Down, but not out elsewhere in the West
The American dream is alive and well in Missoula, Mont., sort of. Not long after arriving here in the late 1990s, I found myself in the same conversation about real estate, hearing the same words and sharing the same sentiment. “You can’t eat the landscape,” someone would say, and everyone within earshot would laugh at the cliche, though it would usually be followed by an uncomfortable silence. Here’s what wasn’t funny then or now: In a recent Missoulian article, local realtors tallied their statistics and calculated a whopping $206,850 median price for a house, but only a median income of $43,200.
At that income level, according to the article, a family could afford to buy a house for $143,000, and at the time the report was completed, there were all of nine such houses for sale. I know those houses. They fall into the category of former rentals where the landowner’s sole interest in the place was collecting the rent while paying no mind to the leaky roof, cracked siding and dirt patch for a yard. Aside from being a 700 square-foot box, almost every one of the nine houses was between a highway and the train tracks.
I keep thinking about the changes I need to make in my life, first, to raise my income, and then to find an extra $15,000 so I can afford a home that’s not a beat-up fixer-upper a block from the highway.
At the time those grim housing statistics hit the stand, I was scrambling for more gainful employment ” for the opportunity to draw on my expensive knowledge, utilize my skills and realize my economic potential. Then, I could pay off my education, buy a house and live like an American. Over the years I’ve become well versed in the number of jobs available for non-professionals, which I define as anything but doctors, lawyers and professors that fall into the median income bracket. And how many jobs do you think there are here that pay enough to buy a $200,000 house? The answer is none.
Since my arrival out West, I have managed to do fairly well for myself, though that is only my opinion. I have never been afforded the luxury of working only one job or a 40-hour week, and I’ve never had an employer who provided health insurance. But I have made what is considered a decent living “for Missoula.” That phrase is now spoken among my family members back home as if adding the local caveat makes everyone feel a little better about the fact that I am financially guttered. Currently, I work two semi-professional positions at a 55-60 hour-a-week pace, and I fall just shy of the median income.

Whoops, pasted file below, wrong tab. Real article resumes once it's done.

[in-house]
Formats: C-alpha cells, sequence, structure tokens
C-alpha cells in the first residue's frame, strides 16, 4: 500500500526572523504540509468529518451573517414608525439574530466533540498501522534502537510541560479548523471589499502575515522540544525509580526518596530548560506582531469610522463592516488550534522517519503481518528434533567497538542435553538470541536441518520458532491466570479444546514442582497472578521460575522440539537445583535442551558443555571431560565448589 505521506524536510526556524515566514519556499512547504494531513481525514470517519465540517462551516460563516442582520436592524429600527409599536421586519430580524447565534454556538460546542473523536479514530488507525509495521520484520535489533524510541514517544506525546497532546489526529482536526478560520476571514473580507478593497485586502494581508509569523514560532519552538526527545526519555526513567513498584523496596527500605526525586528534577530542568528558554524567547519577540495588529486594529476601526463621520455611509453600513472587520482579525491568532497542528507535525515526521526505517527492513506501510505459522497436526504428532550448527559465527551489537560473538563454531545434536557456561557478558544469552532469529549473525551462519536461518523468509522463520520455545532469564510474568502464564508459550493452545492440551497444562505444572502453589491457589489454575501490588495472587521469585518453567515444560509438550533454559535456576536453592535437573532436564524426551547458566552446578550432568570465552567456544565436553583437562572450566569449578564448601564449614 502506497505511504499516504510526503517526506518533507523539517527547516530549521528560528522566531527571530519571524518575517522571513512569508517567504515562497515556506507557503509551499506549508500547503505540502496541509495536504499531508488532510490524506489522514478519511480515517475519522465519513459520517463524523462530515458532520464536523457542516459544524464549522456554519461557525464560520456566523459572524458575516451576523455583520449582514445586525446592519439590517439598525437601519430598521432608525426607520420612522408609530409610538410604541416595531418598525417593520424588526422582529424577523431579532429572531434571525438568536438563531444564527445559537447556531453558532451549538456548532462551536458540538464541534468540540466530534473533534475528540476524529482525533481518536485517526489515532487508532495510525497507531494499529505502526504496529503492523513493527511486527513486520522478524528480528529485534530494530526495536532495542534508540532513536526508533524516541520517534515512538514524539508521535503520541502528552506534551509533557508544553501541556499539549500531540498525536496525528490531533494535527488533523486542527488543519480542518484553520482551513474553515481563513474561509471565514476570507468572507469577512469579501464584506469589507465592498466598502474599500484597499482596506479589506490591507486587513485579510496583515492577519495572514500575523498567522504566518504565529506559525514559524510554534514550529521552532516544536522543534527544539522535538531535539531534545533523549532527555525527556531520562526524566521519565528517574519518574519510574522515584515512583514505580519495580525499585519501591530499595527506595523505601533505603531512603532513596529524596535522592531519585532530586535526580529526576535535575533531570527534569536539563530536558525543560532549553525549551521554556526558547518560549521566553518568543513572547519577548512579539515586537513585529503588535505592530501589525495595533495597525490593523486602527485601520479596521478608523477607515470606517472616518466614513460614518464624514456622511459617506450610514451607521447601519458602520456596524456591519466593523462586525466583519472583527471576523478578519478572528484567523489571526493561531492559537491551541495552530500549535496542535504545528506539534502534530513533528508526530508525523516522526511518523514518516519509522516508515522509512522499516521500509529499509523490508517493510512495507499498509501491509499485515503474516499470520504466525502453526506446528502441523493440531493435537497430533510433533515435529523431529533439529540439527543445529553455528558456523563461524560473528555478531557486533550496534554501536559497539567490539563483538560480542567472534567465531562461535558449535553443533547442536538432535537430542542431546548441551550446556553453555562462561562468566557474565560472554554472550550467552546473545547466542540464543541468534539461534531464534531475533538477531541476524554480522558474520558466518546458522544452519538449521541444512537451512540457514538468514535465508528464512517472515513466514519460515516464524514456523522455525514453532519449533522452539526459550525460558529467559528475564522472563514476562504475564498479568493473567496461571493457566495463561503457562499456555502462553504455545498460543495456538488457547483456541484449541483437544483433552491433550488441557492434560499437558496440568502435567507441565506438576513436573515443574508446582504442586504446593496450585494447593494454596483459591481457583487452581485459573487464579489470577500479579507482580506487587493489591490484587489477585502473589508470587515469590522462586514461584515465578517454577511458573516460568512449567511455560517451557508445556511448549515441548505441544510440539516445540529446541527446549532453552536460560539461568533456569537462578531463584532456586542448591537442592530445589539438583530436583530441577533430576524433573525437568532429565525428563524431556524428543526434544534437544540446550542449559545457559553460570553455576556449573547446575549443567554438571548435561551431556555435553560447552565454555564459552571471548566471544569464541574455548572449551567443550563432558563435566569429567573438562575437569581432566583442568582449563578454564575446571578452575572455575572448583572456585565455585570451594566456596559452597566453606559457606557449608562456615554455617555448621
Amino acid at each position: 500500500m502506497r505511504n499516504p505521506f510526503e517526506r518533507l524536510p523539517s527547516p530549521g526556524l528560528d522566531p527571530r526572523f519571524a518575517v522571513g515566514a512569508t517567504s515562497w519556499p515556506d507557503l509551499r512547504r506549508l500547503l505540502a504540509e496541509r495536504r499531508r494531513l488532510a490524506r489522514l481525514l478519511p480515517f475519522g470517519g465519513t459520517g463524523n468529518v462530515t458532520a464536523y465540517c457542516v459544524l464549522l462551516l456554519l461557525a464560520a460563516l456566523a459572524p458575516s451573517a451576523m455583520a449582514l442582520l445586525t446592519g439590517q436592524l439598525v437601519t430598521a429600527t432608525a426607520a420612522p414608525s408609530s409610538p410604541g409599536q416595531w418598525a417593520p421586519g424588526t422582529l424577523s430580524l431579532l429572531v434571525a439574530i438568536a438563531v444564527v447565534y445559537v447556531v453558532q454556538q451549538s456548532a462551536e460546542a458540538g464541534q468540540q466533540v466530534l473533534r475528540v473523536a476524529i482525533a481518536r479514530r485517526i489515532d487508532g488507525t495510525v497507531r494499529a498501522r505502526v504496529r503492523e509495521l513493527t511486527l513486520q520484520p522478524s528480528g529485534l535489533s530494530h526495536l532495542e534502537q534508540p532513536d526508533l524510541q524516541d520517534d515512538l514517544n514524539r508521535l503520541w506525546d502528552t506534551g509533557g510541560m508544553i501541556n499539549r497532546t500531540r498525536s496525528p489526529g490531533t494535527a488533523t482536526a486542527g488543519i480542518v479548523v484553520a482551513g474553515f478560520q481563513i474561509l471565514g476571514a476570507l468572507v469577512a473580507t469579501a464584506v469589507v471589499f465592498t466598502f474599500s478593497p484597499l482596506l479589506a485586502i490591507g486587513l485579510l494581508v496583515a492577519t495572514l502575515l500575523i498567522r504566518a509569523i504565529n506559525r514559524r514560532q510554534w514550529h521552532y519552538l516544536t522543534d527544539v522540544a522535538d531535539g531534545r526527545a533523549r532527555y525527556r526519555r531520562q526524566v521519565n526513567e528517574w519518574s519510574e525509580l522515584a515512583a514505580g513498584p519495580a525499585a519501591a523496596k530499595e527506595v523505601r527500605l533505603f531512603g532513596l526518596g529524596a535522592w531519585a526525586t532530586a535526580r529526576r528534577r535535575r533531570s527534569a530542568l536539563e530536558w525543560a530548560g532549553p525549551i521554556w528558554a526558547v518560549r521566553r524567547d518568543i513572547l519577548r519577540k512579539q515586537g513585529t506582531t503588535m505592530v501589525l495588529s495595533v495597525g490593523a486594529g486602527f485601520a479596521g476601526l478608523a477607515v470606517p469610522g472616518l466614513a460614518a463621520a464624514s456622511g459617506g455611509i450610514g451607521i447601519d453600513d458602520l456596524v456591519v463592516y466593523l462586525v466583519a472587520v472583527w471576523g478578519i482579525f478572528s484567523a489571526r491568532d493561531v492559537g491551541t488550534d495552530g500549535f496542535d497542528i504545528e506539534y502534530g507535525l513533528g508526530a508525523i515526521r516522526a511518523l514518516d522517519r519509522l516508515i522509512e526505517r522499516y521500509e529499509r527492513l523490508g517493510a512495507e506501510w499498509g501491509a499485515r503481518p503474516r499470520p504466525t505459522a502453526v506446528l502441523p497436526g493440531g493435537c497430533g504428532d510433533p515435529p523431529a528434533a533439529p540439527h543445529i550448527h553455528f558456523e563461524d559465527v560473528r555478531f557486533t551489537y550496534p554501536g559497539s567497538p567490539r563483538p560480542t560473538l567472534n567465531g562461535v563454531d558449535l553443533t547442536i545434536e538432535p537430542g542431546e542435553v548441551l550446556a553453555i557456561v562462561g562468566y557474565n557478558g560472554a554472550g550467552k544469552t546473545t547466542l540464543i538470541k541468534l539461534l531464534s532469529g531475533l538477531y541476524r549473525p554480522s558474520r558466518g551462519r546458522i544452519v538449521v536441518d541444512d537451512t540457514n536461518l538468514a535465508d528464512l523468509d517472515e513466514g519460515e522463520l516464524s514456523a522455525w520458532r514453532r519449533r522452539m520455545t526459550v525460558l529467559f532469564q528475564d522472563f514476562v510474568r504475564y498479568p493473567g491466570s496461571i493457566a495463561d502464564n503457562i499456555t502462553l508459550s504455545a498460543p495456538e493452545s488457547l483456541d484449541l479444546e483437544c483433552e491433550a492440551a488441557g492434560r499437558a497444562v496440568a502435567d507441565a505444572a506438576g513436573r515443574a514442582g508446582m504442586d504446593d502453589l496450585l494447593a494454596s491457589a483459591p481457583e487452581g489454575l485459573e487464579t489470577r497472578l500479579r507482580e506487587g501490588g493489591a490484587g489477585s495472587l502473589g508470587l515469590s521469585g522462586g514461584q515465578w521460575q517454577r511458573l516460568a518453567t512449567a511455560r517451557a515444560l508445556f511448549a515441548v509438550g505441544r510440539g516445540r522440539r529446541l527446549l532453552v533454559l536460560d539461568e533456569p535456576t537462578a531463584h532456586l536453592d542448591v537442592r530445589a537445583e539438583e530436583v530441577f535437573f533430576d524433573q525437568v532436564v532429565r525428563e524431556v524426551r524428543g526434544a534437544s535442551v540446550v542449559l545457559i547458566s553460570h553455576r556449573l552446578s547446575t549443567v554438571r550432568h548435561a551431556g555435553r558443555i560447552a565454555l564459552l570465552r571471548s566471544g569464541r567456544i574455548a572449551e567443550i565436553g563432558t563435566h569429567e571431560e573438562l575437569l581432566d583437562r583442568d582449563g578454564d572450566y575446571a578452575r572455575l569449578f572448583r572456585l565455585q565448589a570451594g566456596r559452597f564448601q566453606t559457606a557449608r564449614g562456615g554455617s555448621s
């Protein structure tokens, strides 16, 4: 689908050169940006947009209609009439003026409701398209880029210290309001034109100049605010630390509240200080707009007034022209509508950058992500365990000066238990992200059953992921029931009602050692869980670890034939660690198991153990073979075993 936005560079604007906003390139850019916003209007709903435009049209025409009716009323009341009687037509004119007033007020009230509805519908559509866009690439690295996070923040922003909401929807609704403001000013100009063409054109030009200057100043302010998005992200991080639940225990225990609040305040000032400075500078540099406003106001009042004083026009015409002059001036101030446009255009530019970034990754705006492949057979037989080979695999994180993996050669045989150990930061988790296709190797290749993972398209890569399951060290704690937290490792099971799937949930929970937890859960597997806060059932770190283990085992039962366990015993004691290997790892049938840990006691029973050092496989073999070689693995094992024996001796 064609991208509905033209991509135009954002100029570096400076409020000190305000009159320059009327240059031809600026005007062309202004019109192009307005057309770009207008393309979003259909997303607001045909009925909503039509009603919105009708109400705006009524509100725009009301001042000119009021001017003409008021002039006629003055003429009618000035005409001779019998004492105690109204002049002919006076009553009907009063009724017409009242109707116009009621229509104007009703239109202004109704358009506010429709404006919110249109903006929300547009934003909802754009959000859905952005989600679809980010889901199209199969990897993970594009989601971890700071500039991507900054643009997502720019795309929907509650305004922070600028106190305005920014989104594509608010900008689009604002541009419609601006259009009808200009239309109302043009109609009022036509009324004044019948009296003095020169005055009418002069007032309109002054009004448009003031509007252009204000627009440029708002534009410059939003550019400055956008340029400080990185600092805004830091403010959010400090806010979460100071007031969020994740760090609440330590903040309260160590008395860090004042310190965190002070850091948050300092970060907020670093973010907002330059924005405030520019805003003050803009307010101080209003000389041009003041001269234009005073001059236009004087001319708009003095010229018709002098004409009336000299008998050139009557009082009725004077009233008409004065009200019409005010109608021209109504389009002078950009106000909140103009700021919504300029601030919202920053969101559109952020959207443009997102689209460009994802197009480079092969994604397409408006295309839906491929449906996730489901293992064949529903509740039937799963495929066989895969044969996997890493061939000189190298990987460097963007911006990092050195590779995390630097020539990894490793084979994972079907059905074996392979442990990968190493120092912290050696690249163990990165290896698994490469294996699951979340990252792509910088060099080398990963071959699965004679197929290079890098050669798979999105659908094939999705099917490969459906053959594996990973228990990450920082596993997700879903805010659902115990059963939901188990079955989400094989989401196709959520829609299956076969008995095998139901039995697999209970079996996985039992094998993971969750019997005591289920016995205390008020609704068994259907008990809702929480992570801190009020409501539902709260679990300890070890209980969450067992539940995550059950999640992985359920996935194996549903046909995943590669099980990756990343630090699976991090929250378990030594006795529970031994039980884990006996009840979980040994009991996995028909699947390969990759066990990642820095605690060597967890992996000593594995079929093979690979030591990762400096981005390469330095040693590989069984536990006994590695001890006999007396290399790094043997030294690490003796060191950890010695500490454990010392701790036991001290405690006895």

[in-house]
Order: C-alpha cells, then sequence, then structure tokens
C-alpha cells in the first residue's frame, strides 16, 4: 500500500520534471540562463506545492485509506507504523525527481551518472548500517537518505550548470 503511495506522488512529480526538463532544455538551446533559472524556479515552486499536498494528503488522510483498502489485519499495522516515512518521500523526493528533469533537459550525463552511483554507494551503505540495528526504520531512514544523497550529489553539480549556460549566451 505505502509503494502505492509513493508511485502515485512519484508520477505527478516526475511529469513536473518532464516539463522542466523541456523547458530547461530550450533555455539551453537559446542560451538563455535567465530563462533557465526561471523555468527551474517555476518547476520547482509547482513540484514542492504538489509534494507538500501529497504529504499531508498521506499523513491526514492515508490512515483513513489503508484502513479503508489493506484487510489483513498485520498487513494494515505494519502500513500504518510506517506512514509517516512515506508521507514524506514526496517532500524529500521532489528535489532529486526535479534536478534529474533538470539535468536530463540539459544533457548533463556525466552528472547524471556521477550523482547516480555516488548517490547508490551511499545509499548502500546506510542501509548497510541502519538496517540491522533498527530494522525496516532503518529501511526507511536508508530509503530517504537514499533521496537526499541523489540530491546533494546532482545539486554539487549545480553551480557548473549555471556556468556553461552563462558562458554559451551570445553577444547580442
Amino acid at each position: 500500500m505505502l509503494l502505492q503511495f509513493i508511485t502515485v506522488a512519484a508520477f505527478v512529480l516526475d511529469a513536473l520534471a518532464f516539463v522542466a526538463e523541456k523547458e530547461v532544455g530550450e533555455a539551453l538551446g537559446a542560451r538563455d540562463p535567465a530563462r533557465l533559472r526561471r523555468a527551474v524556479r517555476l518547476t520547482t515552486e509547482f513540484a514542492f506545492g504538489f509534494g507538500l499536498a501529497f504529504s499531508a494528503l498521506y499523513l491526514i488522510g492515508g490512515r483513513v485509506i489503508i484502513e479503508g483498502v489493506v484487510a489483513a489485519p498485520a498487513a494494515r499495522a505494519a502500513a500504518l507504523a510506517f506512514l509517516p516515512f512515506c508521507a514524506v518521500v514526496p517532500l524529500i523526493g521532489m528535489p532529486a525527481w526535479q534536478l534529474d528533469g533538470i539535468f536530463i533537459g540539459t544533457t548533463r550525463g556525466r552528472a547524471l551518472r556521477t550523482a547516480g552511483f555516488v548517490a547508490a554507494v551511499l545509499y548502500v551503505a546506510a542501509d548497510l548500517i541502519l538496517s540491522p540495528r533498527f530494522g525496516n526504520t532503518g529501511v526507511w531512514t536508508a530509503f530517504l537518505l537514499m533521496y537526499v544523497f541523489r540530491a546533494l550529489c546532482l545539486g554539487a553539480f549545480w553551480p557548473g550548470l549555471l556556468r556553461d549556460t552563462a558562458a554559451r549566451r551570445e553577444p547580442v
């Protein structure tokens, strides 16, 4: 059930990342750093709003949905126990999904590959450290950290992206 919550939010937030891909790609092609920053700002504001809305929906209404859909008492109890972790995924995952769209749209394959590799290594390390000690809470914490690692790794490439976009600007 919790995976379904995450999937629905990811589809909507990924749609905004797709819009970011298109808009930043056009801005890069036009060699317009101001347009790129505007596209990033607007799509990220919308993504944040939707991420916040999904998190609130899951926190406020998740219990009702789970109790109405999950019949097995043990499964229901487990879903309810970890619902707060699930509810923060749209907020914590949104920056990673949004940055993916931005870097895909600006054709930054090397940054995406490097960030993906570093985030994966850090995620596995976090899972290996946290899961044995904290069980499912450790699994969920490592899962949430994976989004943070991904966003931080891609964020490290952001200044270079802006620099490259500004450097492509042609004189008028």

I am not sure how much manure a girl has to shovel to push her into the next income bracket, but surely if there is a way, I have the will.
Unlike many of my fellow immigrants who arrived in the West with me so many years ago, I did not admit defeat and retreat to the higher wages and cooler real estate markets of the Midwest from whence we came. Nope, and as one long-term relationship ended and my ex went sailing off to better economic climes, his parting words included the line: “I think you enjoy suffering.” For the record, I don’t. But I have learned to live on the most minimal budget, and I never ” absolutely never ” throw my nose up at any work.
It’s not that I like to suffer, it’s more like I have a dysfunctional relationship with the landscape of Montana. Like the high school girl who can’t shake her love for the guy who keeps leading her on but who really has no interest in her whatsoever, I am absolutely obsessed and in love with the West, with Montana, with Missoula.
I love the open space buffering my ever-growing mountain town.
I love that I can walk out my front door and within an hour reach a wilderness area by foot. I love that I drive just a few miles in any direction and find myself bathed in glory.
So what if I have to scratch, kick and claw my way to the lower edges of the middle class? So what if Missoula is doing its best to shake the likes of me? I love it. I will always love it. Besides, I started shopping for real estate in Boulder, Colo., just to make myself feel better. At least it’s not that bad here, yet.
Kathryn Socie is a contributor to Writers on the Range, a service of High Country News in Paonia (hcn.org).
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Are we seeing more bears because there are more bears on the valley floor, or because we’re all spending more time at home? It could be a bit of both.